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As an early tribute to Mothers Day, we’d like to share some thoughts on the indefatigable job of – you guessed it – being a mom.

Mothers live an interesting paradox: they are either recognized as saints or servants. A child is a mother’s most important responsibility, and consequently, motherhood is celebrated culturally around the world. Mothers are emblems of caring, giving, patience, and love.

Of course – there’s more to a mother’s saintliness than meets the eye. Is there a biological reason for a mother’s celebrated traits? In this article, Bill Muehlenberg comments on a mother’s dual role in guiding her child both spiritually and practically. He reminds us of Ann Crittenden’s poignant description of this double responsibility. On one hand, Crittenden points to the Jewish adage, which says, “God could not be everywhere, and therefore He made mothers.” On the other hand, there’s the Arab adage, which says, “the mother is a school; if she is well reared, you are sure to build a nation”.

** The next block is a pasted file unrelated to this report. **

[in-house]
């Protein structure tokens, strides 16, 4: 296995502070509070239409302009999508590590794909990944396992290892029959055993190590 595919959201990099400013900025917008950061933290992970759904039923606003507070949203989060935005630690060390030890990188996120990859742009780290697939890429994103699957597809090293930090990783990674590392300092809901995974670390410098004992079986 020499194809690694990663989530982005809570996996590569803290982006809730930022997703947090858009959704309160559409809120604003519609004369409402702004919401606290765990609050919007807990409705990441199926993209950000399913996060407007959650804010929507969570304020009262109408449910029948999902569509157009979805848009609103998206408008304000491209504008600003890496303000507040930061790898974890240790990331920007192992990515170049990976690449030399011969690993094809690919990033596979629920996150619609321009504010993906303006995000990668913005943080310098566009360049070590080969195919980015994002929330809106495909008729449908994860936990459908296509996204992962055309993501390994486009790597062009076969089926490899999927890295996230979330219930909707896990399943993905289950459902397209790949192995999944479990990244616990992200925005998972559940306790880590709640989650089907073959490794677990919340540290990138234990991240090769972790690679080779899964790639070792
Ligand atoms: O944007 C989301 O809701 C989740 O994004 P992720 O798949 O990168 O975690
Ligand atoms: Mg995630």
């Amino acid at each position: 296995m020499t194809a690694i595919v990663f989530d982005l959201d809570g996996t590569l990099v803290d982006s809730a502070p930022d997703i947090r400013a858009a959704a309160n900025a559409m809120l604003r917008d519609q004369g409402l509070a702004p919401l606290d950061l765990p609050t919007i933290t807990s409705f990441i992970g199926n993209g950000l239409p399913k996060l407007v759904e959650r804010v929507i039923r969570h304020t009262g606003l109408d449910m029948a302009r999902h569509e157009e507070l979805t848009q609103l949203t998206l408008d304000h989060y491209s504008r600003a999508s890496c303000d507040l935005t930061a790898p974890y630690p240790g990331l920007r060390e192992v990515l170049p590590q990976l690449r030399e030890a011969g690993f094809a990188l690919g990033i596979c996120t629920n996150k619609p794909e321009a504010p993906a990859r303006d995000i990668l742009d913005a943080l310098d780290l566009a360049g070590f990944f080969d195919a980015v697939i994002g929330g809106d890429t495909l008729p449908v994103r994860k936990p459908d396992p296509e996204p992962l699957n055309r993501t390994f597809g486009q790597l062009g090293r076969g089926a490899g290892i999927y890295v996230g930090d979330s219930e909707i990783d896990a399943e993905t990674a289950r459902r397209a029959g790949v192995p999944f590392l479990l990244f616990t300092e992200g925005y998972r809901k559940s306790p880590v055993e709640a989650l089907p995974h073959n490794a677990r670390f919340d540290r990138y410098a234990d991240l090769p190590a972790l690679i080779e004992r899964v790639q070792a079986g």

The Arab adage resonates with Kindermusik’s key principle that the parent is the child’s best teacher. In biology, the body is considered to stop physically optimizing once a mother has passed her child-bearing years – evolution is a hard-hearted process of competition, survival of the fittest, and passing genes from one generation to the next. But after a woman has finished having children, another fascinating evolutionary trait sets in: caretaking.

A fascinating Radiolab podcast, “The Good Show,” illuminates this paradox. If altruism (motherhood!) is the opposite of survival of the fittest, how do we explain (as Radiolab puts it) “why one creature might stick its neck out for another?” Why do mothers spend a lifetime “sacrificing” themselves for their children?

The answer, according to “The Good Show,” is still genetic (hence not “purely altruistic”) – a mother is protecting her genes by protecting her child. Even if the show decides that pure altruism doesn’t exist, a mother’s lifelong task of raising her child (to protect her genes) is the most influential force in a child’s development. Maybe we can all agree that being a mother can feel like a selfless plight of altruism, but in the end, the giving, caring, music classes and teaching! – really, really, pays off. What do you think? Comment below!

Happy Mothers Day!

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